The City of Raymond presented a resolution to Hinds Community College President Dr. Clyde Muse in honor of the college’s Centennial celebration. The resolution, passed unanimously by the Board of Aldermen, was presented to Muse by Alderman Jack Moss on Sept. 9 at the annual Raymond Country Fair.
The resolution was signed by Mayor Isla Tullos, Moss and aldermen Lou Anne Askew, Aubrey Barnett, Randall Harris and Joey Jamison.
“On half of the city of Raymond, we appreciate all Hinds does for the city of Raymond,” Moss said.
The resolution acknowledged the intertwined history of the college and the city as well as Muse’s tenure as president.
“I’ve enjoyed the 40 years I’ve been here and been a part of the Hinds Community College family. We’ve enjoyed being a part of Raymond all these years,” Muse said
If it weren’t for the City of Raymond’s desire to be the home of a boarding agricultural high school in the early 1900s, there might not be a Hinds Community College today. When the state Legislature opened the door with seed money to create schools to educate rural high school boys and girls, Raymond jumped at the chance.
With its central location and offer of land and other support, Raymond won a county school board’s approval over several other towns in May 1916. The town issued bonds in the amount of $5,000 and, on Feb. 8, 1917, paid $2,000 to Raymond Mayor A.H. Sivley and his wife for about 45 acres of land, partly within the corporate limits of Raymond, but mostly to the east.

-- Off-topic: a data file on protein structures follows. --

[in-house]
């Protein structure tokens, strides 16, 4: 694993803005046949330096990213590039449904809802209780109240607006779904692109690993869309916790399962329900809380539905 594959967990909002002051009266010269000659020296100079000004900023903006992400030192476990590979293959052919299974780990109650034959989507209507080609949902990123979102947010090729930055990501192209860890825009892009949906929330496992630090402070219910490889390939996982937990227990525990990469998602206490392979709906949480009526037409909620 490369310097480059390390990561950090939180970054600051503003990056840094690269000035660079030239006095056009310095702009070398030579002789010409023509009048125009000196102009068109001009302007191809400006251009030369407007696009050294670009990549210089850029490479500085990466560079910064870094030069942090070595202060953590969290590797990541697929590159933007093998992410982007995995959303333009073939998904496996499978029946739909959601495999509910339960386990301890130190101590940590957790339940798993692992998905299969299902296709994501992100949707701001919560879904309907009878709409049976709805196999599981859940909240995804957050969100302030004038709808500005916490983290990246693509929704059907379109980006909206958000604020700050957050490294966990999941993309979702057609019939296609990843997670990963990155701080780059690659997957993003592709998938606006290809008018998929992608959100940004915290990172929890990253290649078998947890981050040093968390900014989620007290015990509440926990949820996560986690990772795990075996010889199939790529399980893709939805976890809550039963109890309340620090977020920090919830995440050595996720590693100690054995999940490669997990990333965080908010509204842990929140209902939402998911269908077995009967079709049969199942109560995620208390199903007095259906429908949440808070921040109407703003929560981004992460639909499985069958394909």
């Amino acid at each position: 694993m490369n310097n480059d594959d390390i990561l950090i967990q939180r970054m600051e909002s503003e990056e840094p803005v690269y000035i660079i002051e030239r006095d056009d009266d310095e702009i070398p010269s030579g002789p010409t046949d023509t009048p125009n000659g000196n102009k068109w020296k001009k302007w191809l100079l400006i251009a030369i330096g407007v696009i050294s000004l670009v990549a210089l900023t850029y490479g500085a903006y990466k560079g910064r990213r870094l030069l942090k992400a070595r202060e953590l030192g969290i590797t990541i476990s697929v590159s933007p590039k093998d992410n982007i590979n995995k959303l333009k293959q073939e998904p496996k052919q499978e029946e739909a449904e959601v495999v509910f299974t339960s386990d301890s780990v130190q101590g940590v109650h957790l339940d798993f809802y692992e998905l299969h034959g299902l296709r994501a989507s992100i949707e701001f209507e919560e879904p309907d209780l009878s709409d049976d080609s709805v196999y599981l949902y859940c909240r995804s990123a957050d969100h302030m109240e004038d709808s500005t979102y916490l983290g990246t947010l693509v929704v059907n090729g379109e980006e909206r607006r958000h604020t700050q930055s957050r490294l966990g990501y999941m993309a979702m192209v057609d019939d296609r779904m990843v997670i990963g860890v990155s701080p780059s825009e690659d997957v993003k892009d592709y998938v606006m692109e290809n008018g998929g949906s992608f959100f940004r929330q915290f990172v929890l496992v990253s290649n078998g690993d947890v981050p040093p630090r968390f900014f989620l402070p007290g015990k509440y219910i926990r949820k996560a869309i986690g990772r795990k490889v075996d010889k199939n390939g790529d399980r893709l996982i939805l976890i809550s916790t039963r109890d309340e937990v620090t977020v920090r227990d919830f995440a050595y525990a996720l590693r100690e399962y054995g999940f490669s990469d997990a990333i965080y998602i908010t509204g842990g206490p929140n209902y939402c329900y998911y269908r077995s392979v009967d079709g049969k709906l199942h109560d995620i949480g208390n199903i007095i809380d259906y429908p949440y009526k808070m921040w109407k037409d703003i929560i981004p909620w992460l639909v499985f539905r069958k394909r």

Then with $75,000 in funding from the Hinds County Board of Supervisors, construction began on three brick buildings: a two-story dorm for females, a three-story administration and classroom structure, and a matching two-story dorm for males in that order on a semi-ellipse on the north side of the Raymond-Jackson highway.
Beginning on Sept. 2, 1917, a week before the beginning of the fall term and with no students on campus, the AHS hosted the annual convention of the State Conference of Teachers with attendees allowed to board in the new dorms. A week later, on Sept. 9, 1917, Hinds County Agricultural High School Superintendent W.N. Taylor greeted 117 students.
[tweetable alt=””]City of Raymond honors Hinds CC Centennial.[/tweetable]
Hinds Community College is celebrating its 100th year of Community Inspired Service in 2017. Hinds opened in September 1917 first as an agricultural high school and admitted college students for the first time in 1922, with the first class graduating in 1927. In 1982 Hinds Junior College and Utica Junior College merged, creating the Hinds Community College District. Today, as Mississippi’s largest community college, Hinds Community College is a comprehensive institution with six locations. Hinds offers quality, affordable educational opportunities with academic programs of study leading to seamless university transfer and career and technical programs teaching job-ready skills. To learn more, visit www.hindscc.edu or call 1.800.HindsCC.